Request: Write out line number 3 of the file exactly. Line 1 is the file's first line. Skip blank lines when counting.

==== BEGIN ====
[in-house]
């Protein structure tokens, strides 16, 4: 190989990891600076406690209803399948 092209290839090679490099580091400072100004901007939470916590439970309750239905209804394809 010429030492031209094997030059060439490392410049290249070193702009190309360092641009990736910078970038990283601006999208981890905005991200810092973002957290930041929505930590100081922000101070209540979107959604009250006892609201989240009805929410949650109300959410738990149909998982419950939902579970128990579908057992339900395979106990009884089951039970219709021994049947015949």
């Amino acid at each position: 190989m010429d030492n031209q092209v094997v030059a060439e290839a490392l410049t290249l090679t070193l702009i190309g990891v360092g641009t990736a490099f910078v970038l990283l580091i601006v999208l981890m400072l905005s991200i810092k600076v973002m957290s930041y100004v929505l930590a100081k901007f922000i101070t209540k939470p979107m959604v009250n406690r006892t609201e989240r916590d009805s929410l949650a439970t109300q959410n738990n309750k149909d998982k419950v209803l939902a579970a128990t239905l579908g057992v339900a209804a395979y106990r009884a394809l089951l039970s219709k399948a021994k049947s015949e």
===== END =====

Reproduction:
């Amino acid at each position: 190989m010429d030492n031209q092209v094997v030059a060439e290839a490392l410049t290249l090679t070193l702009i190309g990891v360092g641009t990736a490099f910078v970038l990283l580091i601006v999208l981890m400072l905005s991200i810092k600076v973002m957290s930041y100004v929505l930590a100081k901007f922000i101070t209540k939470p979107m959604v009250n406690r006892t609201e989240r916590d009805s929410l949650a439970t109300q959410n738990n309750k149909d998982k419950v209803l939902a579970a128990t239905l579908g057992v339900a209804a395979y106990r009884a394809l089951l039970s219709k399948a021994k049947s015949e």